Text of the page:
Thursday, July 25, 2024

Why Is PG&E Requesting an Extension on Its Surrender Application of the Potter Valley Project?

The Cape Horn Dam and Van Arsdale Reservoir on the Eel River an essential part of the infrastructure for the Potter Valley power plant [Photograph from CalTrout]

Those who have been following the progress of PG&E’s planned surrender of its Federal Energy Regulatory Commission hydroelectric license for the Potter Valley Project were expecting to see a draft Surrender Application from PG&E in June 2024. On May 31, PG&E released this statement:

PG&E will be submitting to FERC an Extension of Time (EOT) request for the Final Draft Surrender Agreement (Final Draft SA) as well as the Final Surrender Application and Decommissioning Plan (Final SA). PG&E will propose the Final Draft SA be available for comment in January 2025 instead of June 2024 as currently detailed in the Plan and Schedule approved by FERC on July 29, 2022. PG&E will also propose the Final SA being submitted to FERC in June 2025 (previously January 2025).

PG&E is committed to supporting the Proponent’s (Sonoma County Water Agency, Mendocino County Inland Water and Power Commission, Humboldt County, Round Valley Indian Tribes, California Trout, Trout Unlimited, and California Department of Fish and Wildlife) Proposal of a New Eel-Russian Facility. PG&E and the Eel-Russian Project Authority will enter into legal agreements addressing construction obligations, permitting, and facility transfers. PG&E, the Proponents, and others have formed a steering committee to develop a Surrender Application MOU to best bring shared interests into one agreement that aligns with PG&E’s Surrender Application and Decommissioning Plan. In addition, PG&E will attempt to enter into legal agreements with other agencies and parties where their interest related to the Potter Valley facility removal fall outside of the FERC Surrender proceeding. This approach demonstrates PG&E’s interest in efficiently completing the regulatory approval processes in consideration of mutual interests. PG&E believes the additional time to consult with agencies and other interested parties will result in a more robust Final SA and ultimately in a quicker path for the decommissioning of the Potter Valley Project.

The Eel-Russian Project Authority is working to take over the Potter Valley diversion facility from PG&E, in order to construct a new diversion after Scott and Cape Horn dams are removed. The ERPA has dual goals:  to continue sending some water from the Eel River into the Russian River, and to restore healthy fisheries to the Eel River. 

PG&E’s statement does not provide much information. Friends of the Eel River expressed concern about the delay, saying PG&E is “. . . giving ground on their previous position that arrangements for a potential continued diversion will not delay Eel River dam removal.”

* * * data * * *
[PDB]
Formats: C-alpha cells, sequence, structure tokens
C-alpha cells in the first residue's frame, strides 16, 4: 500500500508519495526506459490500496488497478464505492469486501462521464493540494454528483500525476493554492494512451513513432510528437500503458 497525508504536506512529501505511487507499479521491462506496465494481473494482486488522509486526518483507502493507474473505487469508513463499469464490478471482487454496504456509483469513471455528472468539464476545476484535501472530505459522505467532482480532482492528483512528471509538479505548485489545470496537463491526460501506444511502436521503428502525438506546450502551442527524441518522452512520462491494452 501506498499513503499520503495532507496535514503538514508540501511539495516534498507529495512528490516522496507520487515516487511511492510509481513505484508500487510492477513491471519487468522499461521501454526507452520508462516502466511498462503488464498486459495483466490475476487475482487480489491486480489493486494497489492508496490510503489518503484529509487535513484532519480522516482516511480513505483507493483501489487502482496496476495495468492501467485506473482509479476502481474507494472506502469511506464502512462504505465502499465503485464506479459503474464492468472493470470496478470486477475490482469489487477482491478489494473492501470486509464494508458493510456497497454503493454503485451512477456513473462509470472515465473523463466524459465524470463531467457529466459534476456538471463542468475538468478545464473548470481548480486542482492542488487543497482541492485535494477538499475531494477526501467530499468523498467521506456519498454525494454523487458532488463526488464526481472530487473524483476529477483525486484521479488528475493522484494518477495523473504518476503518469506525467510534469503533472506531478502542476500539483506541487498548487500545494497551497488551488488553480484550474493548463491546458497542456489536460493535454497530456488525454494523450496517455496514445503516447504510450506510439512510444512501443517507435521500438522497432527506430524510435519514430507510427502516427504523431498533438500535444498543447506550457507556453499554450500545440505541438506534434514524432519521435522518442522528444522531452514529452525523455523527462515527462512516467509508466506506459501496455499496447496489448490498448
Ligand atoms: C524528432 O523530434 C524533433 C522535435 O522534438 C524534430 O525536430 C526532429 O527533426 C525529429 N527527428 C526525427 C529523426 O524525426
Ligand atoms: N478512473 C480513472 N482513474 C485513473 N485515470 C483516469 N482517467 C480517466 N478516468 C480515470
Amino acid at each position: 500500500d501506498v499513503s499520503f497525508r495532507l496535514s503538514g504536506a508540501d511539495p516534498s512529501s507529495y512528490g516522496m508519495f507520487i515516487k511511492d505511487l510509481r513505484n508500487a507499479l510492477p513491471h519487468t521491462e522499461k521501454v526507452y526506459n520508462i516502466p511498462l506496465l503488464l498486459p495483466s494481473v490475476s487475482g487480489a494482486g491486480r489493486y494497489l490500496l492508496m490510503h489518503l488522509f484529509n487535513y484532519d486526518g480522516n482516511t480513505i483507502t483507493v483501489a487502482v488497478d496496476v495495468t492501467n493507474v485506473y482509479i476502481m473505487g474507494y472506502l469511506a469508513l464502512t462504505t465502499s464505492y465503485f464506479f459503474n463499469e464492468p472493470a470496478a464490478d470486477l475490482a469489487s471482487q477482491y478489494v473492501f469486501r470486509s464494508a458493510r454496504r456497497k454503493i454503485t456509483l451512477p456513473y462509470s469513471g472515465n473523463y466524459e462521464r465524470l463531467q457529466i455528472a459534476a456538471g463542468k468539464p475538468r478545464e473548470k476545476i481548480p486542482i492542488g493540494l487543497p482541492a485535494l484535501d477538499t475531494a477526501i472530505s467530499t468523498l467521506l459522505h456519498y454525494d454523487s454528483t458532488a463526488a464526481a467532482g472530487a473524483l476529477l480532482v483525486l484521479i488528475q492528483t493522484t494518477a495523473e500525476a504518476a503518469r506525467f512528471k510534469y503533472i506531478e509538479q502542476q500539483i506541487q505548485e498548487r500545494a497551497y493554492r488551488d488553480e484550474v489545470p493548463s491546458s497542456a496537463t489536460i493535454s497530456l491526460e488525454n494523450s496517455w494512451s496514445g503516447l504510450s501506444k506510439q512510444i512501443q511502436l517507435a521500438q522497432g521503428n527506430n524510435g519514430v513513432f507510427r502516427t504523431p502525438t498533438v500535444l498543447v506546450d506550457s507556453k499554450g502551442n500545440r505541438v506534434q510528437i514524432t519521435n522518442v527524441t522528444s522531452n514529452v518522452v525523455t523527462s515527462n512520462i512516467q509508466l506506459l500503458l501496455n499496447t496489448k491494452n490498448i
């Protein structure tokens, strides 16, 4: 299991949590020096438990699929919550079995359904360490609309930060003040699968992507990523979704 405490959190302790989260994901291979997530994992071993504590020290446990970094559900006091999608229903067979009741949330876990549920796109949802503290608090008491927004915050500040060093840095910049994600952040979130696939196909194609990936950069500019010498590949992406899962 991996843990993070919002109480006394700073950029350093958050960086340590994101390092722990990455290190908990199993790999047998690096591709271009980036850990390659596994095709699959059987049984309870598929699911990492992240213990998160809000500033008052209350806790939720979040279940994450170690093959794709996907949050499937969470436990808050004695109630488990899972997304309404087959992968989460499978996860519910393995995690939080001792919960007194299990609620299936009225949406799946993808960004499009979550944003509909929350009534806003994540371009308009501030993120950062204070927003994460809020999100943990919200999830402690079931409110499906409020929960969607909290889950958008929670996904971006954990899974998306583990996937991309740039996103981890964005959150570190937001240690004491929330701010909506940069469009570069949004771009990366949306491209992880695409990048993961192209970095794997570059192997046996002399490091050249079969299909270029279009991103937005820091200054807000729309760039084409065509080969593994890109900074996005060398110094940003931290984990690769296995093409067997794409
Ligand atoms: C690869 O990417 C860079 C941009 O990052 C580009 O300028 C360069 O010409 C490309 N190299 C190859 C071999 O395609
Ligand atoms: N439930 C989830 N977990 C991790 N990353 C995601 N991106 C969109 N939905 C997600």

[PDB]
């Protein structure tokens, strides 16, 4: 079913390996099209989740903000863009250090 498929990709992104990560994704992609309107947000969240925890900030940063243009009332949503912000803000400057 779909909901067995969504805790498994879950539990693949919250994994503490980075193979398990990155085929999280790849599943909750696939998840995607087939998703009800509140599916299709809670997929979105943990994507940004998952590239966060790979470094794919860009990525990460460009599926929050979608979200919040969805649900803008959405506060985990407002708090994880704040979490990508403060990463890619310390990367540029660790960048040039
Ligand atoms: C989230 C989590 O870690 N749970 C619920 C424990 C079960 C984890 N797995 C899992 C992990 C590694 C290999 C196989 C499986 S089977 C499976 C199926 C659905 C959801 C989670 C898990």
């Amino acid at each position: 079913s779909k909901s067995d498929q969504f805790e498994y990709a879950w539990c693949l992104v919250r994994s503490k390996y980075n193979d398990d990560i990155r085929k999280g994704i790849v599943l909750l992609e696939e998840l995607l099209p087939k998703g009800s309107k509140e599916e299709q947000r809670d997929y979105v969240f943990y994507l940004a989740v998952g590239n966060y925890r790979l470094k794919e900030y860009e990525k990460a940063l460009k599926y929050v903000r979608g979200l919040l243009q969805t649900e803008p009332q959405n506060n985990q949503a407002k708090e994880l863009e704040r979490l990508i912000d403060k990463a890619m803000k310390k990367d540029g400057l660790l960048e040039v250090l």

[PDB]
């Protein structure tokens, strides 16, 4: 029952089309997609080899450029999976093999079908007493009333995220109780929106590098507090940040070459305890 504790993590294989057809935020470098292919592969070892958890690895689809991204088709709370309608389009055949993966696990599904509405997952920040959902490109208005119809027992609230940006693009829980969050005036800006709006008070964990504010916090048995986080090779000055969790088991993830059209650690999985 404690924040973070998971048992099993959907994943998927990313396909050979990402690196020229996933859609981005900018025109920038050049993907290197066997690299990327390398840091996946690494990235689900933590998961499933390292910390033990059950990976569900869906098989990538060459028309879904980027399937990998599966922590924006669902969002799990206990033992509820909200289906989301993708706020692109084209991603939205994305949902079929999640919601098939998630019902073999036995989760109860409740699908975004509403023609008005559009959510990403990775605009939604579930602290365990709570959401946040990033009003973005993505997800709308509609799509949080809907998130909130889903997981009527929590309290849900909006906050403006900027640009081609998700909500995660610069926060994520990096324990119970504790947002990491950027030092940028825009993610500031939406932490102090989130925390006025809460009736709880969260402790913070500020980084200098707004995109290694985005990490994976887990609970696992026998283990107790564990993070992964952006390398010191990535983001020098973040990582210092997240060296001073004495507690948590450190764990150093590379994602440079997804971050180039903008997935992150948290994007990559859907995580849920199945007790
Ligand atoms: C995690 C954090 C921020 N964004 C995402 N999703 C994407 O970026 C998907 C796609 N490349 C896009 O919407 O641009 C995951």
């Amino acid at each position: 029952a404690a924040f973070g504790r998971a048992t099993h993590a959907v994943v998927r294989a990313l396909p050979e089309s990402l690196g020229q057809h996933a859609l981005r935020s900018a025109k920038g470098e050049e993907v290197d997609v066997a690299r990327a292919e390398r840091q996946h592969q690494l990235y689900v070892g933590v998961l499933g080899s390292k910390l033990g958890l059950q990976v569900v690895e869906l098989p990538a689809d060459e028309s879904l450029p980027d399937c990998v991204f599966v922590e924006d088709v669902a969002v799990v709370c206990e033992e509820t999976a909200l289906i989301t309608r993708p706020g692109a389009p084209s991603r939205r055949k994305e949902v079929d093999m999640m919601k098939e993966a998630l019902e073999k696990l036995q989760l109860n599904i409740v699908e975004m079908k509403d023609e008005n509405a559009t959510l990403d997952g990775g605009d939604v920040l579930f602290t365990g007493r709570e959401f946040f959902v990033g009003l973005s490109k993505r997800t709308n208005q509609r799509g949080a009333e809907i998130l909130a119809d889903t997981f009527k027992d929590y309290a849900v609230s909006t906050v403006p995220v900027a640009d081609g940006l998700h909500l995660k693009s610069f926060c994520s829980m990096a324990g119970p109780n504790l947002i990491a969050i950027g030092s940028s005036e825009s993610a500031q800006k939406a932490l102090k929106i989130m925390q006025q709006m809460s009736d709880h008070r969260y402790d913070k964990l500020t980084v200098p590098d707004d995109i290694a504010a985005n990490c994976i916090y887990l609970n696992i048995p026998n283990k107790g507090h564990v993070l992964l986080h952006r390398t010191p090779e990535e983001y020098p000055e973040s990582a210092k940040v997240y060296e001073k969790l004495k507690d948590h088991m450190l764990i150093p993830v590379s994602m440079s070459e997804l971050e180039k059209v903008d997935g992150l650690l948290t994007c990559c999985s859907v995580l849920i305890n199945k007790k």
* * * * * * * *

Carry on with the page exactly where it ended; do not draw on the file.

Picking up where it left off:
We spoke by phone to Janet Pauli of the Inland Water and Power Commission of Mendocino County, which has a board seat on the Eel-Russian Project Authority. Pauli said, “I don’t think anyone should be surprised by a 6-month delay from PG&E.” The utility wants to abandon the project, and the delay is most likely for reasons related to data gathering and computer modeling. The data analysis necessary for the Surrender Application is not easy. There is existing data on climate, rainfall, and river flow for the past 100 years, but trying to estimate what the next 100 years of climate and rainfall will bring is a challenge. It will take time to create models using estimates. “Sometimes you have to go slow to go fast,” said Pauli. 

When asked about future public meetings of the Eel-Russian Project Authority, Pauli said there are none currently scheduled because there are “no actions that need to be addressed yet.”

Grants are funding some of the work of ERPA. Sonoma Water obtained a grant from the Federal Bureau of Reclamation for work on the new diversion design. 

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Lake County, which is not a member of ERPA, but is working to be made whole for the planned loss of Lake Pillsbury, was awarded a $700,000 grant by the California Department of Water Resources Water Shortage Management Program funding to provide for analysis of the potential effects of PG&E’s proposed decommissioning of Scott Dam.

Note about the invasive species Sacramento Pike Minnow: While searching for information about PG&E’s request for a delay, we noticed that The Federal Energy Regulatory Commission (FERC) eLibrary contains a Pike Minnow Report posted on May 24, 2024. In 2004 FERC ordered PG&E to prepare an annual report on efforts to suppress the Sacramento Pike Minnow, an invasive species found in Lake Pillsbury and Van Arsdale Reservoir. At first, gillnetting was the method used to catch the pike minnow, but a 2007 review of the data showed that gillnetting was harmful to the steelhead. Pike minnow suppression was discontinued until 2019, when a program of electrofishing was initiated in Van Arsdale Reservoir. The method uses a flat-bottomed boat to scoop up fish into a live well. The pike minnow and other invasive species are separated and disposed of, while the local fish species are returned to the water. 3,063 pike minnow were removed from Van Arsdale Reservoir in 2023. The report contains many charts showing the number and type of fish caught during each of the 8 days of electrofishing in 2023. We could not find an estimate of the total number of pike minnow in the reservoir. Is 3,063 a significant number, or a drop in bucket? The 2023 suppression effort took place only at Van Arsdale Reservoir, not at Lake Pillsbury. A separate pike minnow suppression effort, not covered by the report, is ongoing in the Eel River below the dams.

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Monica Huettl
Monica Huettl
Mendocino County Resident, Annoying Horse Girl.

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